Domino Effect of Drug Abuse


Bradley King

Cora Perry, Writer

Life’s a struggle, and dealing with the obstacles being thrown in front of you can often lead to habits that are not the correct solution. Drug abuse has taken over many families, leaving nothing behind but broken hope and broken ties.

About nine months ago, my family lost the final battle to drugs. My mother chose to throw everything away and give her life to hard drugs, leaving me and my three year-old sister to live with my grandparents. The mental and physical struggle hasn’t been easy, and all I can look to to blame is drug abuse.

Doing drugs can and will create a domino effect on the people that surround you. Before you choose that lifestyle, take a look around at everything you could be losing. My mother lost everything she worked for just to get that high “one more time.”

On the greater spectrum, fun times with friends are NOT worth the health risk or emotional burden that drugs create. Losing a parent is always hard, but my mother was my best friend. We only had each other for many years, because my father wasn’t in the picture. Having to watch her go through struggles and turn to chemical releases to find peace was one of the hardest things I’ve ever had to do. There wasn’t much I could do, because once you start to rely on drugs, it’s a hard habit to break. My mother had always struggled with addiction and was a pushover, and these factors did not make it any easier for her to regain her old self, the girl before the drugs.

Because of the genetic factors my mother gave to me, I have to be very careful about what I do and who I become. When a parent has an addiction to alcohol or drugs, it is often genetically passed down to their offspring. This means that even if a child were to drink only once or twice, they have a greater chance of becoming addicted than a child whose parents did not struggle with addiction in the past.

Drug abuse can take so much from you, and not just physically. I recently celebrated my 16th birthday, which was an event I had been planning with my mother since I was four years old. It was a hard day for me, because how was I supposed to celebrate being alive when both of the people who helped create me don’t even care? What my mother doesn’t understand is that these drugs are keeping her from experiencing life and being a part of mine.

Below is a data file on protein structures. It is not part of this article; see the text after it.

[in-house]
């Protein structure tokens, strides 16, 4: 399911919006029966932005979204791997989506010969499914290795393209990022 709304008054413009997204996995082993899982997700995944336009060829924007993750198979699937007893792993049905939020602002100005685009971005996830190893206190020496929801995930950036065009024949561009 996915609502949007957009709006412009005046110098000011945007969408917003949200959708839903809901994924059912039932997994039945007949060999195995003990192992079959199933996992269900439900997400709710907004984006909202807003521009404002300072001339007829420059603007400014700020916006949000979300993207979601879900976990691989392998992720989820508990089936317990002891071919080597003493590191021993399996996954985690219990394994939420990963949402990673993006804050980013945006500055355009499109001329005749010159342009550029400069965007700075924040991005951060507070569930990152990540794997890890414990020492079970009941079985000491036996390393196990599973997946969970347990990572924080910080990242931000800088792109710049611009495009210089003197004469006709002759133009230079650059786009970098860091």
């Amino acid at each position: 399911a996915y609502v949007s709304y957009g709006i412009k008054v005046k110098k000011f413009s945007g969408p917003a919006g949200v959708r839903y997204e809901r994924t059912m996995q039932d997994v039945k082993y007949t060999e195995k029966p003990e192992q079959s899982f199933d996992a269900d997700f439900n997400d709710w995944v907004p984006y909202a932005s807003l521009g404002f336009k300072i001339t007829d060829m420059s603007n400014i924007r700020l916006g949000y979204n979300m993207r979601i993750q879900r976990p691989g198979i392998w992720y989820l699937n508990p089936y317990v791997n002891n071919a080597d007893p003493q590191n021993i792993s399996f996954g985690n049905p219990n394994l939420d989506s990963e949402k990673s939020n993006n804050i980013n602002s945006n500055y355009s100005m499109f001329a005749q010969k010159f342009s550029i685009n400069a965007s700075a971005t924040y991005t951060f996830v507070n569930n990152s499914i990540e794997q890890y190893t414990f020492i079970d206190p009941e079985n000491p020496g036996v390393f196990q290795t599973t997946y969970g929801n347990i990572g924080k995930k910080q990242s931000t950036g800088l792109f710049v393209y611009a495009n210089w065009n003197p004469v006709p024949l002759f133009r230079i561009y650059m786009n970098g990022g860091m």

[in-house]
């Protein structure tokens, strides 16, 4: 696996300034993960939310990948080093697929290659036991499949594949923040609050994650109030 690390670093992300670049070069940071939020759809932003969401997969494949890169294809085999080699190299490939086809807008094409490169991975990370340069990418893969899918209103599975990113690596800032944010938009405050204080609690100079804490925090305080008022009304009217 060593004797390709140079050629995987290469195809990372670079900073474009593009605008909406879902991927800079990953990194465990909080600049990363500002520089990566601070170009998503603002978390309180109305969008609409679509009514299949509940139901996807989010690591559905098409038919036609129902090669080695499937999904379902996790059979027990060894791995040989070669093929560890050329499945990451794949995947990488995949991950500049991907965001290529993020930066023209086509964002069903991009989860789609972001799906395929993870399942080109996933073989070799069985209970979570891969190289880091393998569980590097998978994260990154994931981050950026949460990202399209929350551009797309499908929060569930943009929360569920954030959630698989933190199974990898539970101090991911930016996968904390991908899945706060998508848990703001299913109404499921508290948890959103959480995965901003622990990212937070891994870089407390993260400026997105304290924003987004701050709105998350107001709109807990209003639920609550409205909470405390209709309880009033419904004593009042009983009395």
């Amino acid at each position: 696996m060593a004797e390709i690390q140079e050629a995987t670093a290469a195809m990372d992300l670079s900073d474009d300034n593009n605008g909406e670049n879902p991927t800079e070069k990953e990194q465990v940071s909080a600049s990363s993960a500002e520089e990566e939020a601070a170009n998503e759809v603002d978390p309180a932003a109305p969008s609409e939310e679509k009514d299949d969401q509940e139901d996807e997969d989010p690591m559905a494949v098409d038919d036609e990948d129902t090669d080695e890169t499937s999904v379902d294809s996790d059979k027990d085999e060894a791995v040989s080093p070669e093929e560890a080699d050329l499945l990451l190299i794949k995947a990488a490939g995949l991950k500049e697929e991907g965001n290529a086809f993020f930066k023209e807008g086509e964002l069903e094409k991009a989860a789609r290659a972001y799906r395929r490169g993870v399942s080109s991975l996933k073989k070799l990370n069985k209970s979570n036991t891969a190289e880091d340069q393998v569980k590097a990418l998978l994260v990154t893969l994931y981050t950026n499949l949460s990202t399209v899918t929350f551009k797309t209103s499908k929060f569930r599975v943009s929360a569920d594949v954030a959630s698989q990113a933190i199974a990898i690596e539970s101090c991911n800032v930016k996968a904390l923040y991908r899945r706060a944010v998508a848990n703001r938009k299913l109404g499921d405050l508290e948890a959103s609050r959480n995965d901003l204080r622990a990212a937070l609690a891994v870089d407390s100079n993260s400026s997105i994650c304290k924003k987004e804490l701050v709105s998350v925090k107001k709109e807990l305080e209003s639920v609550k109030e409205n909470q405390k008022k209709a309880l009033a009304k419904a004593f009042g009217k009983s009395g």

Often, when a person turns to drugs it’s because of a persistent problem with depression or other mental health struggles. There are multiple excuses my mother has given for her disappearance, saying things like she “doesn’t matter” and that she “wasn’t needed.” But what my mother doesn’t understand is that she’s wrong. She was and is very much needed, and drugs are not truth serum–they’re the exact opposite. When people isolate themselves from the people that love them, it makes sense to feel alone and helpless. Having no hope can and will take a huge toll on anyone’s mental health, and I now have first-hand experience.

When she left, she left me here to fix everything. I had to completely start over on a lot of things, for she had lost everything, including almost all of my legal documents like my birth certificate and social security card. She left us here to deal with her problems simply because she didn’t want to.

Drugs, like suicide, affect everyone that surrounds the victim. It’s crazy how I have never even touched these substances, yet my entire life has been thrown for a loop because someone else in my life did.